KUPPET Expresses Frustration Over Piecemeal Release of School Capitation Funds

The Kenya Union of Post Primary Education Teachers (KUPPET) has voiced strong discontent over the government’s piecemeal release of capitation funds to schools. The Kilifi branch, led by Branch Executive Secretary Caleb Mogere, expresses concern about the financial distress this has caused in schools. The discrepancy between the allocated amounts in official circulars and the actual funds received has raised questions, leading to a call for transparency and urgency in releasing the remaining balance.

Quick Summary

  • KUPPET, particularly the Kilifi branch, expresses frustration over the piecemeal release of capitation funds to schools by the government.
  • Branch Executive Secretary Caleb Mogere highlights discrepancies between the allocated amounts in official circulars and the actual funds received.
  • The observed financial distress in schools prompts a call for transparency and urgency in releasing the remaining 25 percent of term one capitation funds.
  • Mogere emphasizes the collective responsibility of all education stakeholders for academic performance and addresses recent incidents of teacher harassment by parents.
  • KUPPET commends the Teachers Service Commission (TSC) for supporting the call for the transfer of teachers from affected schools.

Discrepancies in Capitation Funds

The Kilifi branch of KUPPET, led by Caleb Mogere, raises concerns about the government’s approach to releasing capitation funds to schools. Mogere notes that the amount received is significantly lower than the figures outlined in the official circular. Specifically, under the operation account, the actual amount per learner in secondary school is reported as Ksh3,820, compared to the ministry’s stated Ksh6,551. Similarly, in the tuition account, schools only received Ksh663 per student against the ministry’s claim of Ksh1,203.

Call for Transparency and Urgency

The discrepancy between the allocated amounts and the actual funds received has led to financial distress in schools, prompting KUPPET to seek transparency and urgency in releasing the remaining 25 percent of term one capitation funds. Mogere urges government officials, including the Director General and Chair Education Committee, to follow up with the Cabinet Secretary to provide clarity on the delayed disbursement.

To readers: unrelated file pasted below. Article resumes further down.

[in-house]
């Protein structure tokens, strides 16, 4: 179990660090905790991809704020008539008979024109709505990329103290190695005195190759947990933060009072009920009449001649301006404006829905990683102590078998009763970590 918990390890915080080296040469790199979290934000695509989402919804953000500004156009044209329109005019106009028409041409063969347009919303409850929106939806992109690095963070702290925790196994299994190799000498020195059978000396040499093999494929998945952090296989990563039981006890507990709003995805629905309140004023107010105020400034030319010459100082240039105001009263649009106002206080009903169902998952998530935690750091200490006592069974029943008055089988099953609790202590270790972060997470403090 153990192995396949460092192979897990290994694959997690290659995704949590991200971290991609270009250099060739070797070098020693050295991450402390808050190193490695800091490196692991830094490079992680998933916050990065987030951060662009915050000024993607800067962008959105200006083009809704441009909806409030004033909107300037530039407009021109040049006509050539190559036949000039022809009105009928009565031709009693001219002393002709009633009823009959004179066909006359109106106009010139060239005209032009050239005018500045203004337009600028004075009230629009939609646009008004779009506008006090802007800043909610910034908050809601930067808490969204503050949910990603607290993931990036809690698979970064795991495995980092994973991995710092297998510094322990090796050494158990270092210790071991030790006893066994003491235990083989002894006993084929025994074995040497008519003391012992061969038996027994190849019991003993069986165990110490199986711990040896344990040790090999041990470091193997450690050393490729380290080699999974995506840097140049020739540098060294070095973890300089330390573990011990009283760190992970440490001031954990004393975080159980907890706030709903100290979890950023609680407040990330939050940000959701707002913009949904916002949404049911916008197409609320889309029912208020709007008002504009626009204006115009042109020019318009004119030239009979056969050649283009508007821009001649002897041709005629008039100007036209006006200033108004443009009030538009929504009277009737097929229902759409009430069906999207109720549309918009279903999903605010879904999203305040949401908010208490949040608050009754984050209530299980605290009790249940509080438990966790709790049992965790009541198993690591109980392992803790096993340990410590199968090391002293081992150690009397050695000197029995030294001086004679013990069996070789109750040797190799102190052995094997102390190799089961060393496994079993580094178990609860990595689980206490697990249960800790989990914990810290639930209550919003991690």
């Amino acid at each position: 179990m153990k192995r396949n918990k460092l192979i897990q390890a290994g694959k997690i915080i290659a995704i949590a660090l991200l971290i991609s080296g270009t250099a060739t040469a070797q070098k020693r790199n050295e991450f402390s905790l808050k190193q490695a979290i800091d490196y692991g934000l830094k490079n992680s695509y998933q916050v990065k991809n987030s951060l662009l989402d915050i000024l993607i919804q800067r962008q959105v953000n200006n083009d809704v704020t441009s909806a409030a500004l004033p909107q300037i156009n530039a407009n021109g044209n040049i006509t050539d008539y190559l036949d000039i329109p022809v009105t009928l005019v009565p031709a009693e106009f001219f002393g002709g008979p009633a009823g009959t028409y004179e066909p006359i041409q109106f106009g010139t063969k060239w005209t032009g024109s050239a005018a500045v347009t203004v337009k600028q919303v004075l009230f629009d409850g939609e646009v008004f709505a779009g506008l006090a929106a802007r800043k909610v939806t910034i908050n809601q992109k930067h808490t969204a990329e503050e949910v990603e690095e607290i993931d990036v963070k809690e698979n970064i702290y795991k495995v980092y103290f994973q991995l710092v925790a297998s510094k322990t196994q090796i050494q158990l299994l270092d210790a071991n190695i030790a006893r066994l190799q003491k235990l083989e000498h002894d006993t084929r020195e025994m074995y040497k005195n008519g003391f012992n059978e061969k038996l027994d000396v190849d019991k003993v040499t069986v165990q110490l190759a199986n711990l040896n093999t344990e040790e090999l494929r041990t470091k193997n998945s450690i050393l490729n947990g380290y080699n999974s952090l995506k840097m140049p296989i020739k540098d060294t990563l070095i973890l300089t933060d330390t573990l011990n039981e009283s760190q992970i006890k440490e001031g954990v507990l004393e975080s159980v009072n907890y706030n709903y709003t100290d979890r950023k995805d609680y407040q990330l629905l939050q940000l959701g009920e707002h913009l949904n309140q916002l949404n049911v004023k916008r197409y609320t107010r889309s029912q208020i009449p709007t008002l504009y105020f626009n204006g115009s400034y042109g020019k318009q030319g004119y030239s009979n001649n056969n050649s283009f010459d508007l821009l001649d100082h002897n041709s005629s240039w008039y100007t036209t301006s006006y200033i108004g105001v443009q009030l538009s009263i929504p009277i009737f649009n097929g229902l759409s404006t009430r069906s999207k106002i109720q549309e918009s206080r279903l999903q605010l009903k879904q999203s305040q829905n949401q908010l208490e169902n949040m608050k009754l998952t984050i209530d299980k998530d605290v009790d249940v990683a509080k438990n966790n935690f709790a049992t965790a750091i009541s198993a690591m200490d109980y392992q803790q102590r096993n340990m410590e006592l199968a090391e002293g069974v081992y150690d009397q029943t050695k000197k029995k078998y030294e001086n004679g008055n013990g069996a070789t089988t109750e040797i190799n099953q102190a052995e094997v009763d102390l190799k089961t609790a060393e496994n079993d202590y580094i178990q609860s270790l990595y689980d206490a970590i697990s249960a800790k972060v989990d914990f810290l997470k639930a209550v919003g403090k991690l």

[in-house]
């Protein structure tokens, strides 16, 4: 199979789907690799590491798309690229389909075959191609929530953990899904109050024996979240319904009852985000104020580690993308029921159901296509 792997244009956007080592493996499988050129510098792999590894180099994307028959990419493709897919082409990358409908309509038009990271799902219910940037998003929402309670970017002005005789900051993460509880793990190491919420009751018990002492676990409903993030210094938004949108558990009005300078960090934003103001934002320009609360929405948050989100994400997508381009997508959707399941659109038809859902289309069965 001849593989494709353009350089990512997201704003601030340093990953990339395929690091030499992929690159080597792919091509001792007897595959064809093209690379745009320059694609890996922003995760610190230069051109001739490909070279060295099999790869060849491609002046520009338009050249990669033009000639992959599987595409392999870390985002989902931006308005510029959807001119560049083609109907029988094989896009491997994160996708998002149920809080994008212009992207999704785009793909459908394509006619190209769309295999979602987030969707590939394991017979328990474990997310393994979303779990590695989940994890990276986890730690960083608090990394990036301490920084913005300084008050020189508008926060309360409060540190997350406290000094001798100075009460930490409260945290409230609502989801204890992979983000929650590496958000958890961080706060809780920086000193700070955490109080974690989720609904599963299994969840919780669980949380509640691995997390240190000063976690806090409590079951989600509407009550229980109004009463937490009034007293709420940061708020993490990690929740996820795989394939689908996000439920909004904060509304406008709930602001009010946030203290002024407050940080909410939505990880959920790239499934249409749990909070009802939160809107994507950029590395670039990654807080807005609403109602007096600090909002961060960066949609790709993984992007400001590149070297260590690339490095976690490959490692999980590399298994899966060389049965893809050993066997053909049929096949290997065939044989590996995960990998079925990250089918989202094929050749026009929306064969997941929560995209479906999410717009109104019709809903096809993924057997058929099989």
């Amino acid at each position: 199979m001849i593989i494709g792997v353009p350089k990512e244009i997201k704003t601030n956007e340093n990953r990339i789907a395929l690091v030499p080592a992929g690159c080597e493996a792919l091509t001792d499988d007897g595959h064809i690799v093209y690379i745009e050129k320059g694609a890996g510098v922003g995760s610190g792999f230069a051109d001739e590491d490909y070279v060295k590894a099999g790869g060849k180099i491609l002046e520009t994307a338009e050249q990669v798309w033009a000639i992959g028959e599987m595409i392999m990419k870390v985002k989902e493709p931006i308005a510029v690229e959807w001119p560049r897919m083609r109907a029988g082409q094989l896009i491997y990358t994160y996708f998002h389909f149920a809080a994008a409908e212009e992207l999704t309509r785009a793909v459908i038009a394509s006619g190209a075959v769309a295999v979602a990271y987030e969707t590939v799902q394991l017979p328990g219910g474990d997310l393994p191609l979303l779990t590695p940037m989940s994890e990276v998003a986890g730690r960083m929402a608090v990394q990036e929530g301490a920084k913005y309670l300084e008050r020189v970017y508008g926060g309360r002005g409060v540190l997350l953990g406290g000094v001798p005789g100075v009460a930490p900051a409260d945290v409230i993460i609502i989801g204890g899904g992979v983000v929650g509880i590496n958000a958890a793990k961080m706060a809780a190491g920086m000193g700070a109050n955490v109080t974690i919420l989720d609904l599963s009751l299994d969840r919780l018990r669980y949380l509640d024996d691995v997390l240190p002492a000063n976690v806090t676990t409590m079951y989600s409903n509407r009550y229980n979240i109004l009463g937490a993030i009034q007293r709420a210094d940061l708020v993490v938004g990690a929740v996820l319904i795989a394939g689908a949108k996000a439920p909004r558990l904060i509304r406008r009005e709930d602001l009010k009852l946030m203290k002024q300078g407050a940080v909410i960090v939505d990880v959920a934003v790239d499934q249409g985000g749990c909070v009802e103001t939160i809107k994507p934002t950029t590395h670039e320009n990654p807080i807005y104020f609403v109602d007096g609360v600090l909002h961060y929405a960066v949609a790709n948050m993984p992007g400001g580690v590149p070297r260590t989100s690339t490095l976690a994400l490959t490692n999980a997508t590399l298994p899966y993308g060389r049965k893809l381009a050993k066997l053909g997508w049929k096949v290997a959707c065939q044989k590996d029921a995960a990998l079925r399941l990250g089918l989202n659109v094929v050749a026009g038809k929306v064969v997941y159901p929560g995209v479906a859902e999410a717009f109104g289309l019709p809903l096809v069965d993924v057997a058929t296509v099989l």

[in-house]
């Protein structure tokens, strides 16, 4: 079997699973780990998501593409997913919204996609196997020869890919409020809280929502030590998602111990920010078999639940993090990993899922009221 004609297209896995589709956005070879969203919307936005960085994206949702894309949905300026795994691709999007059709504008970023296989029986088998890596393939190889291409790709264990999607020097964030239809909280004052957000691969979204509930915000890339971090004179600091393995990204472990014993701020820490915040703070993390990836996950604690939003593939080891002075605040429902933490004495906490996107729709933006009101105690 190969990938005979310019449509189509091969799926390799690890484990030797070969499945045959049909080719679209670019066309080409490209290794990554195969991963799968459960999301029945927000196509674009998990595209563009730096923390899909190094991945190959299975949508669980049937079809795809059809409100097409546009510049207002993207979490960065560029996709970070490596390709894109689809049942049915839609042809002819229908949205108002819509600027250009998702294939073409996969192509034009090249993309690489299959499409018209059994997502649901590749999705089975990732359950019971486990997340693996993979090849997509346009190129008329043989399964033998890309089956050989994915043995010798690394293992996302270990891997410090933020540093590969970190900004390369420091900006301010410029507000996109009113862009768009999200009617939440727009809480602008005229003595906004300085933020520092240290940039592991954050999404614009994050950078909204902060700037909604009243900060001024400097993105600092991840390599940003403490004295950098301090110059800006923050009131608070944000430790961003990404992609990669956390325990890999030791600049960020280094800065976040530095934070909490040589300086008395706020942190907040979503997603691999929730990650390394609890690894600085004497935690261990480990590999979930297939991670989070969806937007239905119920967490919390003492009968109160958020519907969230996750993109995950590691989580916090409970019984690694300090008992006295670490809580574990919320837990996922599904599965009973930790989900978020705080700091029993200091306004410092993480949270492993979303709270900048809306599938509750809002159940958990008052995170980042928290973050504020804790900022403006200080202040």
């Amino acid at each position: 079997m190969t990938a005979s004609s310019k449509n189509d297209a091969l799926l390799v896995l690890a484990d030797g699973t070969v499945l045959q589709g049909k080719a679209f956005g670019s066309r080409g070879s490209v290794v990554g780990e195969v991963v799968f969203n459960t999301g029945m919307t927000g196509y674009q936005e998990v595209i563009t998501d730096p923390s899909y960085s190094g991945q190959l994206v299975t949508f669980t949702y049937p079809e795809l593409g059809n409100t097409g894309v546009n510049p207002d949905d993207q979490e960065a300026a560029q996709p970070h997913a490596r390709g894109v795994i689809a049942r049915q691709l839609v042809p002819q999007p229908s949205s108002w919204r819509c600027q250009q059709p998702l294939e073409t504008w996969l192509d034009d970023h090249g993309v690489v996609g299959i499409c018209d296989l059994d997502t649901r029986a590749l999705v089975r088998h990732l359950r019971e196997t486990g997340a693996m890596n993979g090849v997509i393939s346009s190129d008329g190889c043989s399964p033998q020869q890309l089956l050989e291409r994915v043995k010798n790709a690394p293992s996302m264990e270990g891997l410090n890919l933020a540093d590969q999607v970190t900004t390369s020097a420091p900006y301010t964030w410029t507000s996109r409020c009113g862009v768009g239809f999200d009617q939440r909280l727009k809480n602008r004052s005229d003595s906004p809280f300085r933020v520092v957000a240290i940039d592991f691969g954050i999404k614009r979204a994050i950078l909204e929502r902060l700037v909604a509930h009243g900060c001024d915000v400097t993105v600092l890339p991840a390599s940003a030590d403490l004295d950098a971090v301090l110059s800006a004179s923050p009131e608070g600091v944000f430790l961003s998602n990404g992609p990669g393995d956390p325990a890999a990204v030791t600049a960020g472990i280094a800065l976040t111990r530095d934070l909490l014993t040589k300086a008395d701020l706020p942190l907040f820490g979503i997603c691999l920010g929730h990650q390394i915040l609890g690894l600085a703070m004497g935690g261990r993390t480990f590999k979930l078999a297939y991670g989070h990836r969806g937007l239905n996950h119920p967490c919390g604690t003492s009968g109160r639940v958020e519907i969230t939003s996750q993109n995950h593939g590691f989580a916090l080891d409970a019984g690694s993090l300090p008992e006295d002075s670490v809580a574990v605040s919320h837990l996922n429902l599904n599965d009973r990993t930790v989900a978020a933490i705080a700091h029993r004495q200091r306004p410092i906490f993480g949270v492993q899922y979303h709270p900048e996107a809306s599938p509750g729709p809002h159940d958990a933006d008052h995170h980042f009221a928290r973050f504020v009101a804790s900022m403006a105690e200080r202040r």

Collective Responsibility for Academic Performance

Addressing recent incidents of teacher harassment by parents over alleged poor exam performance, Mogere emphasizes the collective responsibility of all education stakeholders. He acknowledges teachers’ role in imparting knowledge but stresses that parents, the Board of Management (BoM), the Parents Association (PA), and students also play pivotal roles. Teachers are deemed professionals who must be respected, and any parental actions hindering their duties will be pursued through legal channels.

Commendation for TSC Support

KUPPET commends the Teachers Service Commission (TSC) for supporting the call to transfer teachers from affected schools where harassment incidents have occurred. The union vows to follow up to ensure that parents engaging in such actions face legal consequences.

Final Thoughts

The frustration expressed by KUPPET’s Kilifi branch highlights the challenges schools face due to the piecemeal release of capitation funds. The call for transparency and urgency reflects the union’s commitment to advocating for the financial well-being of schools. As the issue unfolds, collaboration between education stakeholders remains crucial in addressing discrepancies, promoting transparency, and creating a conducive learning environment for students and teachers alike.

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